Goldilocks and the Three Bears retold by Jan Brett

Enhance reading abilities with an activity that enriches and expands children's language and emergent literacy skills.
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Goldilocks and the Three Bears retold by Jan Brett

Summary of the Story

The three bears take a walk in the woods while their porridge cools. While they are out, Goldilocks comes into the house. She eats up the little bear's porridge, breaks the little bear's chair, and falls asleep in his little bed. When the bears return from their walk, they discover what Goldilocks has done. In fact, she is still sleeping in the little bear's bed. Goldilocks wakes up and runs away.

Introducing the Story
  • Read the title of the book on the cover, pointing to each word as you say it. Have children repeat the title as you point to each word.
  • Explain that Goldilocks is the name of a little girl. Point to the picture of Goldilocks sleeping on the cover. Ask: Have you heard the story of Goldilocks? Do you know what she did one day?

Reading the Story for the First Time

  • Read the story, moving your finger under the words as you read.
  • After reading, ask: Do you think Goldilocks should have gone into the bear's house? Why? Why not?

Recalling the Story

  • After you have finished reading, ask children the recall questions below. Continue to ask these questions when you reread the book, until he or she knows the answers.

Reading the Story Again and Again

  • Give open-ended prompts on each page. For example, ask: What do you see here? Do less reading of the words to the story each time you read, leaving more of the "reading" or retelling to the child.
  • Give prompts about objects or activities in the pictures. For example, ask: What do you see hiding in the flower? (A mouse is hiding in the flower.) Use your finger to point to what you are asking about. Evaluate the children's response. Expand it by giving more information. Ask the child to repeat the words. If he or she needs help in answering a question, ask that question again the next time you read the book.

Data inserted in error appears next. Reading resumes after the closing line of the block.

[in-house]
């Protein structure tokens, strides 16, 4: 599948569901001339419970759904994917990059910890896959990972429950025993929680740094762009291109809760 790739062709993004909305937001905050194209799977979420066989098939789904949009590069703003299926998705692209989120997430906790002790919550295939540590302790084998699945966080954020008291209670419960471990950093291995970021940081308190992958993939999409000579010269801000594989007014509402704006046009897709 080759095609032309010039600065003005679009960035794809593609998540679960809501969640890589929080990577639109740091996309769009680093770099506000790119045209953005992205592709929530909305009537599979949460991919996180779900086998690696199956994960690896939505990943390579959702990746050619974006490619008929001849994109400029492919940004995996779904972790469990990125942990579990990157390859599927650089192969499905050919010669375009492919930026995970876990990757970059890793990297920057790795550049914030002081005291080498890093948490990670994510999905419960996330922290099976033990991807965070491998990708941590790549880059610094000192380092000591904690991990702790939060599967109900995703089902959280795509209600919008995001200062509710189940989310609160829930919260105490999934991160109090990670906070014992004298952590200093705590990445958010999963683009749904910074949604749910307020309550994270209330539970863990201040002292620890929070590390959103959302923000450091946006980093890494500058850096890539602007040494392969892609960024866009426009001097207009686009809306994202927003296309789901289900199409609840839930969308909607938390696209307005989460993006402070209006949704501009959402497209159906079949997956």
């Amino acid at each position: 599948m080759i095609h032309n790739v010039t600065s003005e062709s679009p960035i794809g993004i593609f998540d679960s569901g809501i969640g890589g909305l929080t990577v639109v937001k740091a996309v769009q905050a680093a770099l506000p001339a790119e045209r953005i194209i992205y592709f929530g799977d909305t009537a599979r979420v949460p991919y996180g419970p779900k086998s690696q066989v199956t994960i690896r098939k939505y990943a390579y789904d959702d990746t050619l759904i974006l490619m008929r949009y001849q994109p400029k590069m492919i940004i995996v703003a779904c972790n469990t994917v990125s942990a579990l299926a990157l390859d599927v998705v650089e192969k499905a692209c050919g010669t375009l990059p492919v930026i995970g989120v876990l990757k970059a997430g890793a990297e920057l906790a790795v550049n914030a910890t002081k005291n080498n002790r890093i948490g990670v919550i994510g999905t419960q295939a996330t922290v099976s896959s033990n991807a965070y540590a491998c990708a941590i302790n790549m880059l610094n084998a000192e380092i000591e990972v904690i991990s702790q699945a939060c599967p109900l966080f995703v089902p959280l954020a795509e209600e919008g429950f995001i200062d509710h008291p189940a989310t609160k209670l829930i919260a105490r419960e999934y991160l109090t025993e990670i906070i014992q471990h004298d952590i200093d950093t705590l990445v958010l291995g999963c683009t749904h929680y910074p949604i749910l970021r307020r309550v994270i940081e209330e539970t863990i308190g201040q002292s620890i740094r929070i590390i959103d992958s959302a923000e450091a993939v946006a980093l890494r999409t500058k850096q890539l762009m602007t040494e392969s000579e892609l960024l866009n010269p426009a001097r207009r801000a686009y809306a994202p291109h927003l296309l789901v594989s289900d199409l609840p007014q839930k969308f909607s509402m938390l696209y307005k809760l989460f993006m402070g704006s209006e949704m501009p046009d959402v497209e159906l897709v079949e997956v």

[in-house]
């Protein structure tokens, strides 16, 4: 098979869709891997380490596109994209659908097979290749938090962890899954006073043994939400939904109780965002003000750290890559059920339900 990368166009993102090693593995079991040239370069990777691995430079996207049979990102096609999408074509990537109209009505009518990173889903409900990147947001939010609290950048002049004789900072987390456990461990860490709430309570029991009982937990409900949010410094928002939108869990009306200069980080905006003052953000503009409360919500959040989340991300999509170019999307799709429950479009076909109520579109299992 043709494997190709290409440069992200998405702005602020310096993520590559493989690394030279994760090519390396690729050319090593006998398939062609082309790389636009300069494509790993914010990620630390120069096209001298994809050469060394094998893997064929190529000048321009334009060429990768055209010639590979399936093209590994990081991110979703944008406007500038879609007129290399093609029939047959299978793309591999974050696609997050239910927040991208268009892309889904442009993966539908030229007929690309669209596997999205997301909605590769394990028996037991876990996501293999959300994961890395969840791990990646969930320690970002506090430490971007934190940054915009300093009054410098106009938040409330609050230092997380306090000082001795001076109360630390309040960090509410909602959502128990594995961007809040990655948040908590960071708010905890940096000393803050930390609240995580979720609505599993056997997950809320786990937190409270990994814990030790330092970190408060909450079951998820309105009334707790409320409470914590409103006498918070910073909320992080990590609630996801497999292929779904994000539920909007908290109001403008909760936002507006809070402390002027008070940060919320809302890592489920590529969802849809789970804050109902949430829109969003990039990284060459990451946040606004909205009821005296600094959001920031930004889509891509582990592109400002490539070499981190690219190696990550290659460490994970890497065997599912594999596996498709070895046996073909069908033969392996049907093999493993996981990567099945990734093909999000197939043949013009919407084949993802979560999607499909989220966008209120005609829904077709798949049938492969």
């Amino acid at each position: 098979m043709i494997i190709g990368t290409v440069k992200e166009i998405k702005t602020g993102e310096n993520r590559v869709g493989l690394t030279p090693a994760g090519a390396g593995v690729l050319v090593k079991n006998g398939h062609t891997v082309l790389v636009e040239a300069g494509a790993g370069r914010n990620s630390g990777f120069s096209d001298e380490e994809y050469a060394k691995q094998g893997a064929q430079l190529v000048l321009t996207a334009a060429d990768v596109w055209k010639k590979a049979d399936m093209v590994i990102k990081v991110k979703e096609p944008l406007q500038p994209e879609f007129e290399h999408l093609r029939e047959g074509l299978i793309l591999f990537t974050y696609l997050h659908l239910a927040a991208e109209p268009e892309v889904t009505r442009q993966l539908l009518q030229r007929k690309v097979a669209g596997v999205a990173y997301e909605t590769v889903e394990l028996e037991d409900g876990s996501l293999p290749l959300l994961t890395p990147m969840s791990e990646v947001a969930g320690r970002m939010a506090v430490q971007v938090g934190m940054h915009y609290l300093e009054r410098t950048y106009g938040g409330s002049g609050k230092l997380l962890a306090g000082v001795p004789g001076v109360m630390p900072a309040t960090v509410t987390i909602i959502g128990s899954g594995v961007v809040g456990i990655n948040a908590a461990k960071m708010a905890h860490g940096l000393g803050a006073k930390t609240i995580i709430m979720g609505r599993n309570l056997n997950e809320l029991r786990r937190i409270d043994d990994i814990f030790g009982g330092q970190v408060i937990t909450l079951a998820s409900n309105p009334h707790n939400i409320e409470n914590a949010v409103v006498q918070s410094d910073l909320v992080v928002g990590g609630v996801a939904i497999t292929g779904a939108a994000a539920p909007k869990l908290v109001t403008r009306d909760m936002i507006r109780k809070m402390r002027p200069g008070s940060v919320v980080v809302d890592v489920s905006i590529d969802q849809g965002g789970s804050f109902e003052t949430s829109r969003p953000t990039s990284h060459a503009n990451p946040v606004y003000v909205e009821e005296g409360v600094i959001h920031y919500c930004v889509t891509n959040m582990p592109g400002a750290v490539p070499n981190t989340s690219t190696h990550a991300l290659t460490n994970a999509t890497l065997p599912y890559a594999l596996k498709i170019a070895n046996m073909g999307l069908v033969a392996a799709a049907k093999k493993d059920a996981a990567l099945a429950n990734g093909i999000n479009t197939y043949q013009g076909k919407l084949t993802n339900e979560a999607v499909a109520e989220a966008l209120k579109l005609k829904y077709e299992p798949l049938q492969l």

• You may wish to discuss the prompts shown below.

Extra Activities

  • Have children draw three different-sized bears and use them to retell the story.
  • Children can dramatize the story using simple props while you read it aloud. Have children say the parts of the great bear, the middle-sized bear, and the little bear.

Recall Questions
Ask the following questions to check children's understanding of the story.

  1. What is the name of this book? (The book is called Goldilocks and the Three Bears.)
  2. Who is this story all about? (It's about a girl named Goldilocks and three bears.)
  3. What is the first thing that happens in the story? (The bears go out for a walk because their porridge is too hot to eat.)
  4. What happens next? (Goldilocks comes into the bears' house.)
  5. What does Goldilocks do first in the house? (She tastes everyone's porridge and eats the little bear's porridge all up.)
  6. What happens to the bears' chairs? (Goldilocks sits in all the chairs and breaks the little bear's chair.)
  7. Where does Goldilocks go next? (She goes upstairs and falls asleep in the little bear's bed.)
  8. What happens when the bears come home? (They discover that someone has been eating their porridge, sitting in their chairs, and lying in their beds.)
  9. What happens at the end of the book? (The little bear wakes up Goldilocks, and she runs away.)

Excerpted from

Read Together, Talk Together
Pearson Early Childhood

Excerpted from Read Together, Talk Together, the Pearson Early Childhood research-based program that makes reading aloud even more effective!

About the author

TeacherVision Staff

TeacherVision Editorial Staff

The TeacherVision editorial team is comprised of teachers, experts, and content professionals dedicated to bringing you the most accurate and relevant information in the teaching space.

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